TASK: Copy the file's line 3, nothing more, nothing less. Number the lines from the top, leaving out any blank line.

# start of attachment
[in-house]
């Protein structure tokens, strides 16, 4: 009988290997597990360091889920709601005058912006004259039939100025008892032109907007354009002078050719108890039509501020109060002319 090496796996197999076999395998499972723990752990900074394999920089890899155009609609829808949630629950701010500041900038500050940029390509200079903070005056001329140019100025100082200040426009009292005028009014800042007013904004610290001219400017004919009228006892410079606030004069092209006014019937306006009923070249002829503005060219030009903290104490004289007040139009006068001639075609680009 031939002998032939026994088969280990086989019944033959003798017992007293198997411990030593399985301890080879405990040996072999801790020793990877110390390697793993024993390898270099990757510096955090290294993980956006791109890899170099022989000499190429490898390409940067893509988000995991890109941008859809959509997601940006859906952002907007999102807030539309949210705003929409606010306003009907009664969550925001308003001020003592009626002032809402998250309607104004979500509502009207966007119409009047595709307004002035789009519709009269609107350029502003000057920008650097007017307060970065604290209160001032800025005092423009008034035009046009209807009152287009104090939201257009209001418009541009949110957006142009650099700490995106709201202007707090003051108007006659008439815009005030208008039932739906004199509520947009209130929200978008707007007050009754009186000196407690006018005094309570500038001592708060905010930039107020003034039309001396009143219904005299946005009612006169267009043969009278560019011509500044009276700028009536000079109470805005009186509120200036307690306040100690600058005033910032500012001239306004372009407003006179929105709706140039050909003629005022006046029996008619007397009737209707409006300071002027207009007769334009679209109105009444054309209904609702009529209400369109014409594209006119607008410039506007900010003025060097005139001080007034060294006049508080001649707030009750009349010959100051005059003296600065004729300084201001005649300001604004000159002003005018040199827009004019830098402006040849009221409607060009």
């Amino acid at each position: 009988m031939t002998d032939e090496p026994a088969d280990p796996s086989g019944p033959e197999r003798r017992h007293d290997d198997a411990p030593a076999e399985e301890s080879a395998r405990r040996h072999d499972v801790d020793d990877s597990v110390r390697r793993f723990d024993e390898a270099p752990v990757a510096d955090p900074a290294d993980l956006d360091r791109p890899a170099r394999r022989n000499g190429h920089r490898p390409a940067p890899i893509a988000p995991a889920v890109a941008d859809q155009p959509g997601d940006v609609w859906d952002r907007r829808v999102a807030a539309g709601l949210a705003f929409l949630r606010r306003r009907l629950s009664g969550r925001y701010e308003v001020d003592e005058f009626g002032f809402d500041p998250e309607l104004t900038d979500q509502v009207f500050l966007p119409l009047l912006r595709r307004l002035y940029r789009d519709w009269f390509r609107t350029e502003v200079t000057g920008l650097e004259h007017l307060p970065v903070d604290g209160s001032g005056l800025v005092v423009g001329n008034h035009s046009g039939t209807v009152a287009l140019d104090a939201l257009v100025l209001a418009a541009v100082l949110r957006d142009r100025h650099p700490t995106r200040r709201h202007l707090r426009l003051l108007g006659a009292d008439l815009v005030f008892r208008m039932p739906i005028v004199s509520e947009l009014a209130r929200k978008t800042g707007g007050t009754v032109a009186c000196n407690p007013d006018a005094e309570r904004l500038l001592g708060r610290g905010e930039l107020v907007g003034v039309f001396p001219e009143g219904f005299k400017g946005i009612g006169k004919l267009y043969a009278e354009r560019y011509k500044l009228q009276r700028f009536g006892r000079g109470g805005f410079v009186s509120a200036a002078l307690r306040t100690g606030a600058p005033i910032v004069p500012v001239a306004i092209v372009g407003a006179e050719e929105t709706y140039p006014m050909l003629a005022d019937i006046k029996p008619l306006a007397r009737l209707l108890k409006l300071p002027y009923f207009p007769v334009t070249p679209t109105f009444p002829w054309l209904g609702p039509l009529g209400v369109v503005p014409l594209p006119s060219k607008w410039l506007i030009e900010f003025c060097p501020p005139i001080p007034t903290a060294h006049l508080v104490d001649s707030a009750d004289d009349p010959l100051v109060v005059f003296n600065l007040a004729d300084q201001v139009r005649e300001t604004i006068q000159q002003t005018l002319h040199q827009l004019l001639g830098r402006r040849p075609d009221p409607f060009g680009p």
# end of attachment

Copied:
């Amino acid at each position: 009988m031939t002998d032939e090496p026994a088969d280990p796996s086989g019944p033959e197999r003798r017992h007293d290997d198997a411990p030593a076999e399985e301890s080879a395998r405990r040996h072999d499972v801790d020793d990877s597990v110390r390697r793993f723990d024993e390898a270099p752990v990757a510096d955090p900074a290294d993980l956006d360091r791109p890899a170099r394999r022989n000499g190429h920089r490898p390409a940067p890899i893509a988000p995991a889920v890109a941008d859809q155009p959509g997601d940006v609609w859906d952002r907007r829808v999102a807030a539309g709601l949210a705003f929409l949630r606010r306003r009907l629950s009664g969550r925001y701010e308003v001020d003592e005058f009626g002032f809402d500041p998250e309607l104004t900038d979500q509502v009207f500050l966007p119409l009047l912006r595709r307004l002035y940029r789009d519709w009269f390509r609107t350029e502003v200079t000057g920008l650097e004259h007017l307060p970065v903070d604290g209160s001032g005056l800025v005092v423009g001329n008034h035009s046009g039939t209807v009152a287009l140019d104090a939201l257009v100025l209001a418009a541009v100082l949110r957006d142009r100025h650099p700490t995106r200040r709201h202007l707090r426009l003051l108007g006659a009292d008439l815009v005030f008892r208008m039932p739906i005028v004199s509520e947009l009014a209130r929200k978008t800042g707007g007050t009754v032109a009186c000196n407690p007013d006018a005094e309570r904004l500038l001592g708060r610290g905010e930039l107020v907007g003034v039309f001396p001219e009143g219904f005299k400017g946005i009612g006169k004919l267009y043969a009278e354009r560019y011509k500044l009228q009276r700028f009536g006892r000079g109470g805005f410079v009186s509120a200036a002078l307690r306040t100690g606030a600058p005033i910032v004069p500012v001239a306004i092209v372009g407003a006179e050719e929105t709706y140039p006014m050909l003629a005022d019937i006046k029996p008619l306006a007397r009737l209707l108890k409006l300071p002027y009923f207009p007769v334009t070249p679209t109105f009444p002829w054309l209904g609702p039509l009529g209400v369109v503005p014409l594209p006119s060219k607008w410039l506007i030009e900010f003025c060097p501020p005139i001080p007034t903290a060294h006049l508080v104490d001649s707030a009750d004289d009349p010959l100051v109060v005059f003296n600065l007040a004729d300084q201001v139009r005649e300001t604004i006068q000159q002003t005018l002319h040199q827009l004019l001639g830098r402006r040849p075609d009221p409607f060009g680009p």